Israel seeks no conflict with Russia, but is unwilling to ignore the activities of Moscow’s allies—something Israel has communicated to Russia repeatedly.

The Russians have so far been able to help de-escalate the situation by convincing their radical and dubious allies to tone down their responses to Israel’s self-defense actions. The Iranian axis may not have needed much convincing; it remains fundamentally deterred by Israel’s vast firepower and intelligence capabilities. Iran is keen on consolidating its control of Syria at this stage, rather than opening a new active front against Israel right now, which would risk its entire Syrian project. But if it succeeds in its goal of converting Syria into a new base of hostility towards Israel, there can be no doubt that sooner or later, it would activate this front.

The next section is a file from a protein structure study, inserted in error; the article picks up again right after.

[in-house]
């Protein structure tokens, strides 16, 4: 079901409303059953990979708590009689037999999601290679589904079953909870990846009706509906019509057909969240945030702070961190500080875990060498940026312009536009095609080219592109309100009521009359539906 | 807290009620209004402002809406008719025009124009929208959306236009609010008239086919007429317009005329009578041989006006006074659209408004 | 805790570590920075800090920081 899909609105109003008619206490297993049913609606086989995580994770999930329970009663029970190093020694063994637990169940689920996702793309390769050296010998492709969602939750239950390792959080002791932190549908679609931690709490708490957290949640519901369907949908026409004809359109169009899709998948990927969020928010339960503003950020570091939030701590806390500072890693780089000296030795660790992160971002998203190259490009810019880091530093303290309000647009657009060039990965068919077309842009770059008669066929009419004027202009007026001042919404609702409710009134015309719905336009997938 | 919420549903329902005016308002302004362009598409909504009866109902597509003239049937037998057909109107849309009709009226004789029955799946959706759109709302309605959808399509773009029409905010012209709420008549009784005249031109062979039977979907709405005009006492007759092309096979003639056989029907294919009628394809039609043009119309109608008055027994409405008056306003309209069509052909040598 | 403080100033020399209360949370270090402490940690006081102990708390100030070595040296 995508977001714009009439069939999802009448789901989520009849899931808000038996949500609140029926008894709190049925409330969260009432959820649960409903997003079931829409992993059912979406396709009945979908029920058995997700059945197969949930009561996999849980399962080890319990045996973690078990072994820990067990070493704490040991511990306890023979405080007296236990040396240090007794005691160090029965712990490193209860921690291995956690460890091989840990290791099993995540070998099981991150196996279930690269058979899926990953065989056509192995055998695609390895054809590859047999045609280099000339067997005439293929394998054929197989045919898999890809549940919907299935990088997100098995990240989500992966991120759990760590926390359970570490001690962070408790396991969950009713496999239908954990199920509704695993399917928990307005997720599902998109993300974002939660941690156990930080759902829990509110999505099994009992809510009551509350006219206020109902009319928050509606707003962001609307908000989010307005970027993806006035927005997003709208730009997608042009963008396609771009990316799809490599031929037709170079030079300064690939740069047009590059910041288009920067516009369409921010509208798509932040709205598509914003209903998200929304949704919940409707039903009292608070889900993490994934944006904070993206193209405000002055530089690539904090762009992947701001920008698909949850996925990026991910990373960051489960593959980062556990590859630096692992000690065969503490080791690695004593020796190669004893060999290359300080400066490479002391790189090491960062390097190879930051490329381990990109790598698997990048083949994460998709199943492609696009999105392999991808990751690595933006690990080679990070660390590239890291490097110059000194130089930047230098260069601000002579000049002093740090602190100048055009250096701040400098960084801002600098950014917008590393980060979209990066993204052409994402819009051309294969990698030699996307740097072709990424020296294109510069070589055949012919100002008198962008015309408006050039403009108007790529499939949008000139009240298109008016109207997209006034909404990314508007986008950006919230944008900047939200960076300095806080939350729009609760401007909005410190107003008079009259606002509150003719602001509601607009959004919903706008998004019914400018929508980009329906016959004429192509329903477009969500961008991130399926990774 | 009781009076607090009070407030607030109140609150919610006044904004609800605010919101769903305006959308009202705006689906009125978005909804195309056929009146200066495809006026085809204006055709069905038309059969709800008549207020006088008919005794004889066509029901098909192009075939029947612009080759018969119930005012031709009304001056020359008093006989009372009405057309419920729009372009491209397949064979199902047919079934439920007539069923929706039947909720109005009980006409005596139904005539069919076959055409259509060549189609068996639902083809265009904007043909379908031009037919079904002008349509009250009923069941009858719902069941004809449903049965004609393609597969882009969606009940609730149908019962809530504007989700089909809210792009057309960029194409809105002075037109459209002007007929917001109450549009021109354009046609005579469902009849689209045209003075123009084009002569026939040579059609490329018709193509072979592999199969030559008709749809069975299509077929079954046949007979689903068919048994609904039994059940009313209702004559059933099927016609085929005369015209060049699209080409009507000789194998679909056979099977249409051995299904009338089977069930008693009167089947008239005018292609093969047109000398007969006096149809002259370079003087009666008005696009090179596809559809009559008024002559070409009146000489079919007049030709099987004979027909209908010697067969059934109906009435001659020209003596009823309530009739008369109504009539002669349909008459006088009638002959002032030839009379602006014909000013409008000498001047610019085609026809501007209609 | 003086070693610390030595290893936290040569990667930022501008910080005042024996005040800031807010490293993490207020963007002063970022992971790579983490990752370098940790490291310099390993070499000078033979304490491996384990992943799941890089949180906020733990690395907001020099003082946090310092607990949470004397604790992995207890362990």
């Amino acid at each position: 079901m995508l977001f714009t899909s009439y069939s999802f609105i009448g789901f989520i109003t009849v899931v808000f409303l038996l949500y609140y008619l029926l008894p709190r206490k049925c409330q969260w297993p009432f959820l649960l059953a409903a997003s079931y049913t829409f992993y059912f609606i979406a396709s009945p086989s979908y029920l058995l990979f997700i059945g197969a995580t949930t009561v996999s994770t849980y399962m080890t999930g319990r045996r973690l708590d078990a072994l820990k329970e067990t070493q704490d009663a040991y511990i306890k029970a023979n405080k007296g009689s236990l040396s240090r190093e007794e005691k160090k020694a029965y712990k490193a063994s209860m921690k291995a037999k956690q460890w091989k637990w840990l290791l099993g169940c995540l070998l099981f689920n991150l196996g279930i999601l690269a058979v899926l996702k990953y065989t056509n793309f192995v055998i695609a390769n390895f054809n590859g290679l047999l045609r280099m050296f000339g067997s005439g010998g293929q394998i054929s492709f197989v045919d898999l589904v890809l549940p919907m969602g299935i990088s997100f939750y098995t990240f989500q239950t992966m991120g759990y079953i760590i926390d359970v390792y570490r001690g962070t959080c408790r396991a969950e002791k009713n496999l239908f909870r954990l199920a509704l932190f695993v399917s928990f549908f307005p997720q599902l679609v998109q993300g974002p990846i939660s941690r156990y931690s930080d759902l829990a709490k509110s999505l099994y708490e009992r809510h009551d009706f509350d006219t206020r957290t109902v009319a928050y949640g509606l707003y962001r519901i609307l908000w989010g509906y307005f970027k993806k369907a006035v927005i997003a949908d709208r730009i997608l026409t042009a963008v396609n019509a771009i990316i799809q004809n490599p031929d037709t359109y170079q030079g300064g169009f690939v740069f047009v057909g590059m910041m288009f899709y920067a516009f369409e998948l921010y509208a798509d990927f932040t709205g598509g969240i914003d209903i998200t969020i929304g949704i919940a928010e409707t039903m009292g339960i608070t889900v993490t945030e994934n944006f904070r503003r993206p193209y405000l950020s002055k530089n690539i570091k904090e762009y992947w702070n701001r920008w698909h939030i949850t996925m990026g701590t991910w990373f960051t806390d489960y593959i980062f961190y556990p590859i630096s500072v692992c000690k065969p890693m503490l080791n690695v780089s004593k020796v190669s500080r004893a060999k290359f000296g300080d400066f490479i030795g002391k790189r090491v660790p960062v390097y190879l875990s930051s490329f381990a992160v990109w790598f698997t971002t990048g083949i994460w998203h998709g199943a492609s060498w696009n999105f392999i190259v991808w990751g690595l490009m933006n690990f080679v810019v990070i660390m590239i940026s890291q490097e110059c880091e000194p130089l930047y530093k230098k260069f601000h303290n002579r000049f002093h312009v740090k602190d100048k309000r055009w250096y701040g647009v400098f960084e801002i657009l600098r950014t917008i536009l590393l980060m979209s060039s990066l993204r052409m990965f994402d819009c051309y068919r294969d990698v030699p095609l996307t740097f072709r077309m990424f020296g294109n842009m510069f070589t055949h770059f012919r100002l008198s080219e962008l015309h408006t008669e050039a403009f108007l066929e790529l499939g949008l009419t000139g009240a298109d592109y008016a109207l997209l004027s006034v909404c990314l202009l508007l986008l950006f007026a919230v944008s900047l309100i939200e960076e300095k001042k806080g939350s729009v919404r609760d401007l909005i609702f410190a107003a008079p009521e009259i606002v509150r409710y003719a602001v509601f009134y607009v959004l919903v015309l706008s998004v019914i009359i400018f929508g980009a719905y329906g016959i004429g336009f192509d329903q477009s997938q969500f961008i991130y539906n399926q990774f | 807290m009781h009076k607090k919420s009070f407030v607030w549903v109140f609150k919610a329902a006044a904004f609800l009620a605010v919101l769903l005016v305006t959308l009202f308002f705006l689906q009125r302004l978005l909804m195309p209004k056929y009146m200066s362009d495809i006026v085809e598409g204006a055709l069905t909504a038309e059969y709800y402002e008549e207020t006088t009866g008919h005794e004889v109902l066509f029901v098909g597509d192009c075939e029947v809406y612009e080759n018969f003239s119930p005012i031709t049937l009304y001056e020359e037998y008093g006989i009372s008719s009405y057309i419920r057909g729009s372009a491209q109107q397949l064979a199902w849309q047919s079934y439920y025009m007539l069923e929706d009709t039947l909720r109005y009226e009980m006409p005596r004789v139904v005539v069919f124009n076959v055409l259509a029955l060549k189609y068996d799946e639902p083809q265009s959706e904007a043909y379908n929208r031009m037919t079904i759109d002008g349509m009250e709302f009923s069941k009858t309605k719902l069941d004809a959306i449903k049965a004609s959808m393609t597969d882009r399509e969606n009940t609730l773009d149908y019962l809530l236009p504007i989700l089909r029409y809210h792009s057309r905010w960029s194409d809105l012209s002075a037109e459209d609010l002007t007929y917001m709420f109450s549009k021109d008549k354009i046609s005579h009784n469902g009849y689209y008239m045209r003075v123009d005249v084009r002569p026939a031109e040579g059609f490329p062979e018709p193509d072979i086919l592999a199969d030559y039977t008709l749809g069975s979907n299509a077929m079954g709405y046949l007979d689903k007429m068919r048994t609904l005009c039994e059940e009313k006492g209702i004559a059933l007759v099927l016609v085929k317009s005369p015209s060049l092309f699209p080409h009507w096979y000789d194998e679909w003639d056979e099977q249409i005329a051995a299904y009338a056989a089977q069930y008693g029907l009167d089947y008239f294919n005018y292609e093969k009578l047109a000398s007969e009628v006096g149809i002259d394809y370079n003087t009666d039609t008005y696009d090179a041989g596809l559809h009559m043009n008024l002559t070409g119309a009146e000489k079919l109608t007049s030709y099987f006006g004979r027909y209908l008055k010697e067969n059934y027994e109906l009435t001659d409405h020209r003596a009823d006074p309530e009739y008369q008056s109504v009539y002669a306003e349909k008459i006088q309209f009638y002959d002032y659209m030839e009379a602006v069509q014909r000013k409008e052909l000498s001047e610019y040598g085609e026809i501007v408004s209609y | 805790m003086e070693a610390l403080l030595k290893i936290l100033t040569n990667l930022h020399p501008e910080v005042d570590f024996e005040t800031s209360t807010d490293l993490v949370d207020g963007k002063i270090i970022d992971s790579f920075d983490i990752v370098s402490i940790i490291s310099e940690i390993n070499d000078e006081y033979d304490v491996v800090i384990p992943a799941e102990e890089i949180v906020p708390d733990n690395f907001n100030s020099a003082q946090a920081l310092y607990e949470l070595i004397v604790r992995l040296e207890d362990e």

These events put Russia’s project in Syria at risk, and this poses a complication. Any full-scale conflict that erupts would place the Assad regime in existential threat, and Russia could see its investment go down the drain.

Israel’s Defiance

Statements released by Moscow on Monday indicate Russian displeasure at Israel’s alleged actions.

Yet Israel has responded that it will not blink when it comes to defending its security.

It’s also hard to ignore the fact that the alleged Israeli strike came hours after a horrendous chemical massacre was carried out, once again, by the Assad regime against a rebel-held area. Scenes of men, women and children murdered through the use chemical-weapons agents have once again flooded the world, with an ally of Iran and Russia—the Assad regime—again committing a ghastly crime against humanity.

As a result, it cannot be ruled out that the latest attack also served as an Israeli signal of intolerance to the usage of chemical weapons in the region.

Whatever triggered the strike, one thing seems certain: Iran will continue to test Israel’s lines, and Israel will continue to enforce them.

Source: United with Israel